“Contractors asked for convenience updates and BOMAG responded to some of those questions,” says Polk. “The most remarkable thing is the relocation of the screed generator. This has greatly reduced the noise level for the entire crew. Uptime kits and spare parts lists have also been created for each model. Contractors have asked about these suggested maintenance items. “

Atlas Copco has also focused on ergonomics to ensure comfort and ease of use. “We integrate ergonomic operator stations and design the paving stones for easy maintenance,” says Oney. “For example, the F800 has two operator platforms that swivel out of the side of the paver. The platforms help avoid operator fatigue that can occur when tensioning on a stationary seat to provide a clear view of the pavement surface. “

A manufacturer gives a practical advice about buying technology for the sake of technology.

“When looking at pavers and paving teams, the contractor is faced with how they update their fleets,” said Mooney of Volvo. “While the manufacturers are constantly developing newer technology and telematics offerings, the bottom line is that the contractor needs reliable and reliable equipment – equipment with which the crews feel comfortable and can work without any conditions.

“I would dare say that the average mature paving team wants proven technology beyond the technical promise of an advanced design being forced upon the industry,” continues Mooney. “The contractor will eventually adapt tomorrow’s high-tech industries, but today they are generally very conservative about buying practices. They tend to designs and dealerships they know and trust, and give their crews what they know and trust. “

“Consider dealer support,” says Anderson. “Who would you trust if the machine breaks down? Also focus on functions that simplify the operation and support of the machine – things that get you up and running straight away in the morning and keep you working all day. Look for features that add to factors like smoothness and help you maximize awards or get a bonus. Also, think about your crews keeping them comfortable, confident and in control. “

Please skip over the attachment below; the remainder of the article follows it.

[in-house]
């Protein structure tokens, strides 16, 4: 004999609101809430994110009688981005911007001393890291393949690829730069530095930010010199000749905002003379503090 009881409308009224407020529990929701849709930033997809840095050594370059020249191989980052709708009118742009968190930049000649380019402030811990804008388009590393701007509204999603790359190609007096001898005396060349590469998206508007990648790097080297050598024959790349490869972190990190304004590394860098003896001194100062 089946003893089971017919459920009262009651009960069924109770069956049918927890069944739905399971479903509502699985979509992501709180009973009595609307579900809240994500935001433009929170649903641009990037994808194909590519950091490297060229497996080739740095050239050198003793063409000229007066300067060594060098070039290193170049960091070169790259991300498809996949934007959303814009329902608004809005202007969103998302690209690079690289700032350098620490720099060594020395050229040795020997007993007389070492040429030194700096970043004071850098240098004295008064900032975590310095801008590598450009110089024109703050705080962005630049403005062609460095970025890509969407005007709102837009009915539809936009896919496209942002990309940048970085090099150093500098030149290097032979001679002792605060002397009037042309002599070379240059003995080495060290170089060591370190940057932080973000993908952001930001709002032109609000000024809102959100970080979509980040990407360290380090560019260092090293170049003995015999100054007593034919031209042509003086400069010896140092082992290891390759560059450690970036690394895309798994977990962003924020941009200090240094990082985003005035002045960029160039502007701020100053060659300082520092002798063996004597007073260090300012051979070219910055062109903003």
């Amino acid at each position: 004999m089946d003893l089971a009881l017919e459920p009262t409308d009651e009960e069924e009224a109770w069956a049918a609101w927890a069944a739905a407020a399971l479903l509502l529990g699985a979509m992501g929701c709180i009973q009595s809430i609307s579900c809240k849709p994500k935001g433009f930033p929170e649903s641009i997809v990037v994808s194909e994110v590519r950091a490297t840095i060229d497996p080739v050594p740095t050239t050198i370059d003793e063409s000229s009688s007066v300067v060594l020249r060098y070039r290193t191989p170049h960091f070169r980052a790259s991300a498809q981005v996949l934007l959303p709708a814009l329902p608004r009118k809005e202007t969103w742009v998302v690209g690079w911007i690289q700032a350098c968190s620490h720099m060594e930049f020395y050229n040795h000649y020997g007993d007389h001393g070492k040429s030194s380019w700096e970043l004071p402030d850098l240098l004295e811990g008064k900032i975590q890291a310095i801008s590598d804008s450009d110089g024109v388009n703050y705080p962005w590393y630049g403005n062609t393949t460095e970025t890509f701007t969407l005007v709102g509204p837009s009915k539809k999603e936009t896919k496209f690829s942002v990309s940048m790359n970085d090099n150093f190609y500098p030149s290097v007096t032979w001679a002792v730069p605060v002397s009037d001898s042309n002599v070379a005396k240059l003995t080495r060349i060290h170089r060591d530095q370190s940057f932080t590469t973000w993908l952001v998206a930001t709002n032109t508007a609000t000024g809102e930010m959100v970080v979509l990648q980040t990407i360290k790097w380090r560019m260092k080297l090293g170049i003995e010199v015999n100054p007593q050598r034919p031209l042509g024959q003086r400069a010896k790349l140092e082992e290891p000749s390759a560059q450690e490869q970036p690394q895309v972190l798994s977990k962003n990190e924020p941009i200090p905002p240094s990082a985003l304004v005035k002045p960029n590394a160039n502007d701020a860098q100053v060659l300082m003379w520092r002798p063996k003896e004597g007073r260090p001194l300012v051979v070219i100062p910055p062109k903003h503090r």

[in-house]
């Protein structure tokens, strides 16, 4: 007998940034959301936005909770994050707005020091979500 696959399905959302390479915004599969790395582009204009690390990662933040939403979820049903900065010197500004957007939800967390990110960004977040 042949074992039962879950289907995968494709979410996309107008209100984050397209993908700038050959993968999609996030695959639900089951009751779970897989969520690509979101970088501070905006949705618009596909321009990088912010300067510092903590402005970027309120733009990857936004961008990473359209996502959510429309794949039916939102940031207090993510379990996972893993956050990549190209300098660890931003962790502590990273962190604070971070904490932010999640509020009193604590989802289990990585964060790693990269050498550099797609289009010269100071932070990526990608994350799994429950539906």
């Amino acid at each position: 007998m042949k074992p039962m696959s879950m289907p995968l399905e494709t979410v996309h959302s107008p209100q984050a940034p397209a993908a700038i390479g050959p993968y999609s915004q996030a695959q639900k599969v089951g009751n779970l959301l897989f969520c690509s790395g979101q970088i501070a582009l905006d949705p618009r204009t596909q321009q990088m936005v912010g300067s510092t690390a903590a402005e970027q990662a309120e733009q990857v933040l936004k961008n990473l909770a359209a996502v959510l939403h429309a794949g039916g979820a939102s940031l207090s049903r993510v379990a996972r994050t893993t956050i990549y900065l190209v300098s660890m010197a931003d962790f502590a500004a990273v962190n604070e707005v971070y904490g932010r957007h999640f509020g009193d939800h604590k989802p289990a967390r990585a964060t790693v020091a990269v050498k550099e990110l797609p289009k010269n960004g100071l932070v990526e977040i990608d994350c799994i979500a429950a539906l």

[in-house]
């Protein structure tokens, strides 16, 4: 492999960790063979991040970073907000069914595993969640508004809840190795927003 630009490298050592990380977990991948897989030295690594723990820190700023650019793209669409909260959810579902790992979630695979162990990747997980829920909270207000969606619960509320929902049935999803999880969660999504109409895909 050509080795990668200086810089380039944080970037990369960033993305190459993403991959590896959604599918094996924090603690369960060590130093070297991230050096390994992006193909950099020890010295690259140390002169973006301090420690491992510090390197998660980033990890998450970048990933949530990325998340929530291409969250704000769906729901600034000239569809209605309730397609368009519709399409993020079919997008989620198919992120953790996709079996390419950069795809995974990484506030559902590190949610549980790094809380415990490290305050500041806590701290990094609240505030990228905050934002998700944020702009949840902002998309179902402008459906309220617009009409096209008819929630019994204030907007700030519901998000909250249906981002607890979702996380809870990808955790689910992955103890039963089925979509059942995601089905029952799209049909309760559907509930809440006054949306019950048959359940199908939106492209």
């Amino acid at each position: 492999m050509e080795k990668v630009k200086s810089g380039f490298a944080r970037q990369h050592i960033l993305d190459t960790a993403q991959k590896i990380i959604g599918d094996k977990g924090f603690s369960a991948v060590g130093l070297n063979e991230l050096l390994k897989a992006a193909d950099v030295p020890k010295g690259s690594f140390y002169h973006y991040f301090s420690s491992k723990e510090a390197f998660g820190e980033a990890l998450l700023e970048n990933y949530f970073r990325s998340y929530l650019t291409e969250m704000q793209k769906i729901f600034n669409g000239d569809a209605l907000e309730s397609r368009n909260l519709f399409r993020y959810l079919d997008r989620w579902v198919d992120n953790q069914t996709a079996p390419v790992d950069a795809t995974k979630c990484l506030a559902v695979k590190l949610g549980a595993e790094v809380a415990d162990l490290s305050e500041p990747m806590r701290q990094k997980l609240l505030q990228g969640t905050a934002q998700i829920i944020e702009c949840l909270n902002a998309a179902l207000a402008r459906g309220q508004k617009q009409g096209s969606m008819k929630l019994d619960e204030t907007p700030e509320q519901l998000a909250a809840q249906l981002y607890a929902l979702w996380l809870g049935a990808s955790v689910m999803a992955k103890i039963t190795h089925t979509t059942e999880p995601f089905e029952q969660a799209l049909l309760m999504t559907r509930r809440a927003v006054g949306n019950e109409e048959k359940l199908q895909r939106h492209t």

“Pavers are expensive; You need to ensure a long, trouble-free life, so the equipment manager’s investment decision is difficult, ”says Mooney. “Buy what the paving team can work efficiently and effectively. Remember that all equipment requires maintenance and repair. So buy a paver that is easy to maintain and quick and affordable to repair. Finally, buy from a manufacturer / dealer who understands the industry.

“If the paver is not asphalted due to service, repairs, parts, damage or for many other reasons, everyone has to be on board so that the paver earns money again. So think carefully and ask the questions to make sure the paver will continue to receive support in the future. If you have concerns, you are not making the right decision, ”says Mooney.

Narsingh’s suggestions are based on functions. “Consider a Tier 4 final engine with internal dousing for regeneration instead of an external dousing burner system for regeneration,” he says. “Also consider 24 V LED balloon lights with rigid frames instead of inflated halogen balloon lights, as well as onboard diagnostics with LEDs on magnetic coils.”

Polk from BOMAG: “When you switch from a rubber tire to a rubber tracked paver or vice versa, you give the operator a break-in period to get used to the new drive system. There are subtle operational differences between the two.

“Also, look at current and potential applications,” says Polk. “If the paver is working on a high percentage of the new build, a track paver is preferred. Chains help reduce ground contact pressure to 12 psi, which avoids ruts and improves traction. If a contractor is constantly busy with overlay projects, a rubber tire paver may be the best option. States are now implementing thermal specifications that limit temperature differences across the mat to just 25 ° F, in addition to mandatory practices for eliminating material separation. Pavers that re-mix material in the hopper during the final stage of the paving process help reduce temperature differences on the mat to less than 10 ° F and eliminate virtually any signs of material separation.

“The screed of a Remix paver differs day and night in the uniformity of heat and material from a conventional slat conveyor. Without re-mixing, the separation in the truck is reflected in the mat behind a conventional lamellar paver, ”says Polk.